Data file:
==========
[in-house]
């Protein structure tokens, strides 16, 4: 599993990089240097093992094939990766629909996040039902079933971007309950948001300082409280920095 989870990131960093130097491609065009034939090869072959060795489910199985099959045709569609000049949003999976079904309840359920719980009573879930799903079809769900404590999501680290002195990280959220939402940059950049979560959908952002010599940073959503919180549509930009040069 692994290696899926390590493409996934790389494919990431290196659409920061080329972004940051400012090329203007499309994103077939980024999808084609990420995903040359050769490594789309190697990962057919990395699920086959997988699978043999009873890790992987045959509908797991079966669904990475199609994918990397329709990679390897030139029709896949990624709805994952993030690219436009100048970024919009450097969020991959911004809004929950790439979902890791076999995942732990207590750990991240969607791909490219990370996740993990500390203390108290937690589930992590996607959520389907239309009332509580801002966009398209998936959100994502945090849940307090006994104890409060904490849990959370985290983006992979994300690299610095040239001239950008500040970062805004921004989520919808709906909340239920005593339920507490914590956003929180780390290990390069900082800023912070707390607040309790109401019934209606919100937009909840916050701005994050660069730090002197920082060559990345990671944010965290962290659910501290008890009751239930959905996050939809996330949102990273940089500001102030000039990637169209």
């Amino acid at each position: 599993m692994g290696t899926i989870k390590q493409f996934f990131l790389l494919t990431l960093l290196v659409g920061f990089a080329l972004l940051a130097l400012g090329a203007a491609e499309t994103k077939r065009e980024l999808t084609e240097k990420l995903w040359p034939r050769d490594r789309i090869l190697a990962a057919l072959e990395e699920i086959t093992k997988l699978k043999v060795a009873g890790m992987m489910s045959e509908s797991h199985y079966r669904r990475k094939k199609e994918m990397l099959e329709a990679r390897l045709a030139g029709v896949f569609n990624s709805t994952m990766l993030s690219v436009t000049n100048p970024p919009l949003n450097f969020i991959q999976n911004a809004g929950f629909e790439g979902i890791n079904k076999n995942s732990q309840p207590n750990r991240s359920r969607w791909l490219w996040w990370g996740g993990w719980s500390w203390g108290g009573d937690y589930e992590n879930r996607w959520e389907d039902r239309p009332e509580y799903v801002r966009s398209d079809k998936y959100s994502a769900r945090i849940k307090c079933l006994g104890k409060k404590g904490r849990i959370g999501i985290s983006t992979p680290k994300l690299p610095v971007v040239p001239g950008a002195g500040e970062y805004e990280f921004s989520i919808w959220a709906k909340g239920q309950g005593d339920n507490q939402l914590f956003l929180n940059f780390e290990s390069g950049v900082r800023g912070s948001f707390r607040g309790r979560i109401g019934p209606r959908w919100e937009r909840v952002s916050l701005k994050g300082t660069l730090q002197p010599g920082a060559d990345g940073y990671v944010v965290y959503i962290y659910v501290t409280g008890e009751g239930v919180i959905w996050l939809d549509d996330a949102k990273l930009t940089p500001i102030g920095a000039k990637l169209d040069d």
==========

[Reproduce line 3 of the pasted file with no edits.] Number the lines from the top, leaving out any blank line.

């Amino acid at each position: 599993m692994g290696t899926i989870k390590q493409f996934f990131l790389l494919t990431l960093l290196v659409g920061f990089a080329l972004l940051a130097l400012g090329a203007a491609e499309t994103k077939r065009e980024l999808t084609e240097k990420l995903w040359p034939r050769d490594r789309i090869l190697a990962a057919l072959e990395e699920i086959t093992k997988l699978k043999v060795a009873g890790m992987m489910s045959e509908s797991h199985y079966r669904r990475k094939k199609e994918m990397l099959e329709a990679r390897l045709a030139g029709v896949f569609n990624s709805t994952m990766l993030s690219v436009t000049n100048p970024p919009l949003n450097f969020i991959q999976n911004a809004g929950f629909e790439g979902i890791n079904k076999n995942s732990q309840p207590n750990r991240s359920r969607w791909l490219w996040w990370g996740g993990w719980s500390w203390g108290g009573d937690y589930e992590n879930r996607w959520e389907d039902r239309p009332e509580y799903v801002r966009s398209d079809k998936y959100s994502a769900r945090i849940k307090c079933l006994g104890k409060k404590g904490r849990i959370g999501i985290s983006t992979p680290k994300l690299p610095v971007v040239p001239g950008a002195g500040e970062y805004e990280f921004s989520i919808w959220a709906k909340g239920q309950g005593d339920n507490q939402l914590f956003l929180n940059f780390e290990s390069g950049v900082r800023g912070s948001f707390r607040g309790r979560i109401g019934p209606r959908w919100e937009r909840v952002s916050l701005k994050g300082t660069l730090q002197p010599g920082a060559d990345g940073y990671v944010v965290y959503i962290y659910v501290t409280g008890e009751g239930v919180i959905w996050l939809d549509d996330a949102k990273l930009t940089p500001i102030g920095a000039k990637l169209d040069d």